Diabetes Tips: Caring for Your Eyes
Approximately 16 million
Americans have diabetes. Diabetes can affect your eyes. Each year, 12,000 to
24,000 people lose their sight because of diabetes.
Diabetic eye disease, eye
problems that affect those with diabetes, include diabetic retinopathy,
cataracts and glaucoma. The most common of these is diabetic retinopathy, the
leading cause of new cases of blindness among working-age people in the United
States. People with diabetes are more likely to get cataracts at a younger age
and are twice as likely to develop glaucoma.
What is diabetic
Diabetic retinopathy is a
potentially vision-threatening condition in which the blood vessels inside the
retina (the area of light-sensitive cells that line the back of the eye) become
damaged. These damaged vessels can then leak, bleed or scar and cause retinal
detachment, hemorrhaging or macular edema, conditions that can damage vision.
The longer you have diabetes, the greater your chance of developing diabetic
retinopathy. More than one-third of those diagnosed with diabetes don't
get the recommended vision care. It is recommended that all diabetics should
have a dilated exam at least once a year.
If you are diagnosed with
diabetes, schedule a complete dilated eye examination with your ophthalmologist
(physician who specializes in eye diseases, M.D. or D.O.) at least once a year.
(During a "dilated" exam, your doctor uses eye drops to widen your pupil, making
it easier to exam your retina.) Your physician will recommend more frequent
examinations if problems are detected.
Women with diabetes also
should be examined if they are planning to become pregnant, are early in the
first trimester, and every one to three months during pregnancy because diabetic
retinopathy can worsen much more rapidly during pregnancy.
Recent studies show that
controlling diabetes by self-monitoring blood sugar levels and multiple daily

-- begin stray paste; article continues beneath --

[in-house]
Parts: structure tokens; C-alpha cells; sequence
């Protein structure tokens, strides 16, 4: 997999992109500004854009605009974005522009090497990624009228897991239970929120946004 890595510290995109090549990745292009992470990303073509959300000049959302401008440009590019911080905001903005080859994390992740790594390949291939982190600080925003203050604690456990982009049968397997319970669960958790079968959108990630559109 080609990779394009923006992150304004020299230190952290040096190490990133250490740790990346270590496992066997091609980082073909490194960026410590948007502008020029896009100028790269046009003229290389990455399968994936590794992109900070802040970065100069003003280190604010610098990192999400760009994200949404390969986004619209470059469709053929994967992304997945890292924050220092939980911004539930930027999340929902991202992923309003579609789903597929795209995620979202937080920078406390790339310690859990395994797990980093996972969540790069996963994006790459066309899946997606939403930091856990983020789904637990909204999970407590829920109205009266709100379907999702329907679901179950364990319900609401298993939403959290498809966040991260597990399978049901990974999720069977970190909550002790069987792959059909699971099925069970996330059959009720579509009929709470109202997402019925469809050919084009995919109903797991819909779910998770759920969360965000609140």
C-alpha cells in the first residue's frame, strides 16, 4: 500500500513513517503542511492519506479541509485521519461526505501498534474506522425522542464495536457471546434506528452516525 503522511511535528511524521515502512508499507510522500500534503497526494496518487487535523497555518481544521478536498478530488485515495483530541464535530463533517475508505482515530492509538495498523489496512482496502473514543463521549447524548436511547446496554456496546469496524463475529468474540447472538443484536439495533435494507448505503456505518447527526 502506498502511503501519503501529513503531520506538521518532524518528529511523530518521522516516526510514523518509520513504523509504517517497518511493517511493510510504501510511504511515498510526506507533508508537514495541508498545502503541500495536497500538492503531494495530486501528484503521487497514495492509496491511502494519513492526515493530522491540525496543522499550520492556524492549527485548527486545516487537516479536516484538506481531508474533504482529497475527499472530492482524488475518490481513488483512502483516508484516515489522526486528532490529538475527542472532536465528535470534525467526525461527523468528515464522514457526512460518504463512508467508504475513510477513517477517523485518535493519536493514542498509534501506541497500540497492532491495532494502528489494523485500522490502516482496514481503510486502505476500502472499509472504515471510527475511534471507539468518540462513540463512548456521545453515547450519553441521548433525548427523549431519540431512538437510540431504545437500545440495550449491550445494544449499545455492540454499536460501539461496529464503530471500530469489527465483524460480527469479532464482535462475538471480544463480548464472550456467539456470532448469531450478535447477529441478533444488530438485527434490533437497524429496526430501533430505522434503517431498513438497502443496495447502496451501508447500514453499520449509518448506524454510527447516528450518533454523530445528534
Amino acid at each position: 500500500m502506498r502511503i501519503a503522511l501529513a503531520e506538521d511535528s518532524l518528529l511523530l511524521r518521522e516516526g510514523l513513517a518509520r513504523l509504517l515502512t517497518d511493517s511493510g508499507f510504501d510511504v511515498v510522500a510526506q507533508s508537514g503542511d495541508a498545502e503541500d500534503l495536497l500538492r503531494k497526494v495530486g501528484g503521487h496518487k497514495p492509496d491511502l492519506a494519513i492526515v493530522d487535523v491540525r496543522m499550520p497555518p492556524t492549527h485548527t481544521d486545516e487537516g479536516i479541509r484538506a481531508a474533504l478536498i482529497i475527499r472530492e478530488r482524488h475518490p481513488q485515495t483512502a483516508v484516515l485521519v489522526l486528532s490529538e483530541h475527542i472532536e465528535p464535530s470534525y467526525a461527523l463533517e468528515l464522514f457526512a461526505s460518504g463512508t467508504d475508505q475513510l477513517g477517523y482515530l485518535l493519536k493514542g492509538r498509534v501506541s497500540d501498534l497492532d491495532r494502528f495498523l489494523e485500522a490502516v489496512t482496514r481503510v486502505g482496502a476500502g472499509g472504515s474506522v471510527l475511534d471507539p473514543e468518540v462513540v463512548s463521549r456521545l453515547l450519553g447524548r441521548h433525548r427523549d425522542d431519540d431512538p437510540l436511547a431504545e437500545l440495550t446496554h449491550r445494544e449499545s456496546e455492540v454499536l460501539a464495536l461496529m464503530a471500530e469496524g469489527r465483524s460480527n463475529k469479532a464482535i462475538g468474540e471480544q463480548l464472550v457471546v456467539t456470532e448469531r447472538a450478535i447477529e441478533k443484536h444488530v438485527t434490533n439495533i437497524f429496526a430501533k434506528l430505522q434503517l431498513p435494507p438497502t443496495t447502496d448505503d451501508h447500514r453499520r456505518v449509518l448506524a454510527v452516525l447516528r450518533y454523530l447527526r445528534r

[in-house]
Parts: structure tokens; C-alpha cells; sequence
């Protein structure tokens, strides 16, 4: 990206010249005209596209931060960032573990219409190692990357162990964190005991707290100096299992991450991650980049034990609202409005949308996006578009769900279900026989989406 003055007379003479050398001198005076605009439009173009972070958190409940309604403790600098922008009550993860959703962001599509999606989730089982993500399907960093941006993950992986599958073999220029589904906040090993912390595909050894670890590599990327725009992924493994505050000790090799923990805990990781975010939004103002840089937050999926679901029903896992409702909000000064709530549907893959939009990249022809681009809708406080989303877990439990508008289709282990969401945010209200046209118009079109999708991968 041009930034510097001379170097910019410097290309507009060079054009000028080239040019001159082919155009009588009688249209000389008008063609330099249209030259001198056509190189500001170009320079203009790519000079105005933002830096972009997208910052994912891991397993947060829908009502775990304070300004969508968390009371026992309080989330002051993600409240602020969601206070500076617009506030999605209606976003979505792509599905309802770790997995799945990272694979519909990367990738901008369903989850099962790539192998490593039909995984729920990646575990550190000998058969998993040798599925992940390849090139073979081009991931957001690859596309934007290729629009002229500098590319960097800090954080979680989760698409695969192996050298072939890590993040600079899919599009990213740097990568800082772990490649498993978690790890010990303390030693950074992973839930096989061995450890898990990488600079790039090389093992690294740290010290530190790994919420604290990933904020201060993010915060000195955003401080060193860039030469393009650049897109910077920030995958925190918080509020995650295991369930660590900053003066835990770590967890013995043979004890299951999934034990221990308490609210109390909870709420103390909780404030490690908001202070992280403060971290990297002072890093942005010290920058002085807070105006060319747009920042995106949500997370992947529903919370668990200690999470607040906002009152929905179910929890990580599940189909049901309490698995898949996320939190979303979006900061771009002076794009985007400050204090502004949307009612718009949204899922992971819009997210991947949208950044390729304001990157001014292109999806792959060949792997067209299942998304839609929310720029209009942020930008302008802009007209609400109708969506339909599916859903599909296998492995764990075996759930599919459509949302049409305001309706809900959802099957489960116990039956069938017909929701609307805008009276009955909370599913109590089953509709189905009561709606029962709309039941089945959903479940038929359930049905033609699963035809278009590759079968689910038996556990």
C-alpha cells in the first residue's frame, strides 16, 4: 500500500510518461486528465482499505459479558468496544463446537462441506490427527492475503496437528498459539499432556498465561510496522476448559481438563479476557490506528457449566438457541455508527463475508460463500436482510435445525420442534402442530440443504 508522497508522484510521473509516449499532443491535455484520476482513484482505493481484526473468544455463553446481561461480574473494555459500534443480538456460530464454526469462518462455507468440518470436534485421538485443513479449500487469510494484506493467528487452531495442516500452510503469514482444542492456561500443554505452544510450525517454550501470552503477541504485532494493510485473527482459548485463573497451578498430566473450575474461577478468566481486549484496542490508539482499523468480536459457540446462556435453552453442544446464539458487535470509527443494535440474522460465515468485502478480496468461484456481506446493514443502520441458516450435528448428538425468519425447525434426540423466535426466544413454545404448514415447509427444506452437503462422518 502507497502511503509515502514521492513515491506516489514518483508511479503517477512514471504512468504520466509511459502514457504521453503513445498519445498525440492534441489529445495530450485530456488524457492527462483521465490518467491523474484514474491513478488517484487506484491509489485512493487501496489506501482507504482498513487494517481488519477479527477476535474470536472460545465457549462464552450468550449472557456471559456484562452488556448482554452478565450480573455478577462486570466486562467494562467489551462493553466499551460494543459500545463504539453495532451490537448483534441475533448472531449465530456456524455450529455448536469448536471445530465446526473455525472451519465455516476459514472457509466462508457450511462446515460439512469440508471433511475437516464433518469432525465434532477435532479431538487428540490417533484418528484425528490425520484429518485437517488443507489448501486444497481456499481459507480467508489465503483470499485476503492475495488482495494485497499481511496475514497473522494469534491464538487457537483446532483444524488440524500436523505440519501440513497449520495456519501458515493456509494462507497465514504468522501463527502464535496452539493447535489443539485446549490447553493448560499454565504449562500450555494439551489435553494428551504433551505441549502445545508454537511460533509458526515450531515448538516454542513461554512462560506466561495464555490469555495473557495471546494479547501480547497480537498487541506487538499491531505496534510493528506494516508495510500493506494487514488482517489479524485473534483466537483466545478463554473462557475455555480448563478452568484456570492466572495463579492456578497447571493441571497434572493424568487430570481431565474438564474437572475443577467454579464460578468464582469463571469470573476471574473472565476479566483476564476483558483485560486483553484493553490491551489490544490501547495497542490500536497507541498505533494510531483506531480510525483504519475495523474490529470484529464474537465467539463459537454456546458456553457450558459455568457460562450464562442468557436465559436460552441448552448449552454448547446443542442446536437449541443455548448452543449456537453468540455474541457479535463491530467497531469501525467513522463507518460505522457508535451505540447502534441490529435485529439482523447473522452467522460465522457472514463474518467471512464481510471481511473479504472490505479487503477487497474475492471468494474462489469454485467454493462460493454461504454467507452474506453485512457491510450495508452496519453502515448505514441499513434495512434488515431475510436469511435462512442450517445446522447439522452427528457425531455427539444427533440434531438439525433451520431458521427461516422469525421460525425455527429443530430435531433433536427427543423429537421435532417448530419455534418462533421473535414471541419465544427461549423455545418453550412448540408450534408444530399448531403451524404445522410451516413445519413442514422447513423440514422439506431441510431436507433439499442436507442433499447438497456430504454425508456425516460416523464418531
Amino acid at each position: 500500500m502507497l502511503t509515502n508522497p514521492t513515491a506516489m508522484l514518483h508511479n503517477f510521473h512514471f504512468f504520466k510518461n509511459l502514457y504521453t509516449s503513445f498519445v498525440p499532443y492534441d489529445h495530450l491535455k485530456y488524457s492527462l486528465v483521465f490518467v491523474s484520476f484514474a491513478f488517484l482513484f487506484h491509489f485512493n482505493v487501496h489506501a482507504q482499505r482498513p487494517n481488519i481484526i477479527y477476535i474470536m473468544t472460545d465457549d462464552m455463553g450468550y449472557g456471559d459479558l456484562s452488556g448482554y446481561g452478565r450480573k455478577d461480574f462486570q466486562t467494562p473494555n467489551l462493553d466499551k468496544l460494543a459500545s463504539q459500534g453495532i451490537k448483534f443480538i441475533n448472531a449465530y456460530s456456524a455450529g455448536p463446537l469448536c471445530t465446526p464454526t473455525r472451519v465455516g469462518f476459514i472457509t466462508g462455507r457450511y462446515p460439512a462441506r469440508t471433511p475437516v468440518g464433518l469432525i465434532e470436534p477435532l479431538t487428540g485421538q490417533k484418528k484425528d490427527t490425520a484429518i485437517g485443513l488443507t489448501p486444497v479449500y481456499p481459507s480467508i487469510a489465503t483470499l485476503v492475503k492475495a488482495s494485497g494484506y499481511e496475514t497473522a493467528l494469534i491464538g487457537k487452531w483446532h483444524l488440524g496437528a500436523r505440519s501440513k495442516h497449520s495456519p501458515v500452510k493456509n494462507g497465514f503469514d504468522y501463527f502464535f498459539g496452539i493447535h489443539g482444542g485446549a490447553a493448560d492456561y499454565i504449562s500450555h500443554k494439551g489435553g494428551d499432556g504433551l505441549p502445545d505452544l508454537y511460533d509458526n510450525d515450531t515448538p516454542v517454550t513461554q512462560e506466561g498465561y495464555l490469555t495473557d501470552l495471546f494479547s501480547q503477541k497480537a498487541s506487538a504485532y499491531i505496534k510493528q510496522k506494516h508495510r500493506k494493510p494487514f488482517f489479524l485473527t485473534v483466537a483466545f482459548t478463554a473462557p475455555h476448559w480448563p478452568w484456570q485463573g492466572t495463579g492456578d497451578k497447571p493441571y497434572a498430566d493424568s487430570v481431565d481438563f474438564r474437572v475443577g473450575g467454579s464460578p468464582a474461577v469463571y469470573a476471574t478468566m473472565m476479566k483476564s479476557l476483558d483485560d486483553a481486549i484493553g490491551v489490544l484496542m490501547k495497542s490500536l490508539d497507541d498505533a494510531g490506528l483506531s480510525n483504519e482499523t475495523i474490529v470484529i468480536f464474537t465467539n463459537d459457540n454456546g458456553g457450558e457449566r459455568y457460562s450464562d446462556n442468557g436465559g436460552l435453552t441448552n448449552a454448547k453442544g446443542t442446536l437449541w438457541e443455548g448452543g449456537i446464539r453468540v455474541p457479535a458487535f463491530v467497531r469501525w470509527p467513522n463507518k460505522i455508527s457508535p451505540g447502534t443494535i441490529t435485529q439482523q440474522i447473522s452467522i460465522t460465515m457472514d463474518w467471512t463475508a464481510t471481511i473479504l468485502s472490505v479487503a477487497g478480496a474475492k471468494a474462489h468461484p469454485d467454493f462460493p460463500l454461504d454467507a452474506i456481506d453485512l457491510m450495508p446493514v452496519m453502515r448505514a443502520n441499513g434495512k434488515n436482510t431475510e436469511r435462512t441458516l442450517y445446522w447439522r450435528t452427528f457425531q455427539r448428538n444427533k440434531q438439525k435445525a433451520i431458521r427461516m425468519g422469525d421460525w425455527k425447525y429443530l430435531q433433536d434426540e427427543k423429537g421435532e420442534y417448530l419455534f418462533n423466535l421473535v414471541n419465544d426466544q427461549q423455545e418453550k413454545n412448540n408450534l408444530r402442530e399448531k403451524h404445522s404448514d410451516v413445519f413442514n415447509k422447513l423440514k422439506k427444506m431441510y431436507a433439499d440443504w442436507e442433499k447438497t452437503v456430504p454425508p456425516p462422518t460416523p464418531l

insulin injections or using an insulin pump can slow the development of diabetic
retinopathy and other complications of diabetes. As always, early diagnosis of
diabetes and effectively controlling blood sugar levels and high blood pressure
through diet, exercise and proper medication can help control eye diseases
associated with diabetes.
There are often no symptoms
in the early stages of diabetic retinopathy and your vision may not be affected
until the disease worsens.
You also should see your
ophthalmologist immediately if you experience:
- Blurred vision that lasts
more than a few days
- Blurred vision that is
not associated with a change in blood sugar
An effective partnership
between you, your primary care physician and your ophthalmologist. is necessary
to make sure proper eye care and treatment is provided.
The current main treatment
option for diabetic retinopathy is laser photocoagulation. In this treatment,
the "focal" laser helps to close leaking blood vessels, which lead to macular
edema. The ophthalmologist uses a special "pan retinal" laser to make tiny burns
on the retina surface, removing damaged retinal tissue. This helps to stop or
prevent growth of abnormal blood vessels that cause bleeding and retinal
detachment. When performed promptly, laser photocoagulation helps reduce the
risk of severe vision loss by up to 90 percent.
Dr. Todd M. Bescak, Ophthalmology, Bescak Eye
Center, 3600 Kolbe Road, #230, Lorain, Ohio, 44053; 440-282-6600.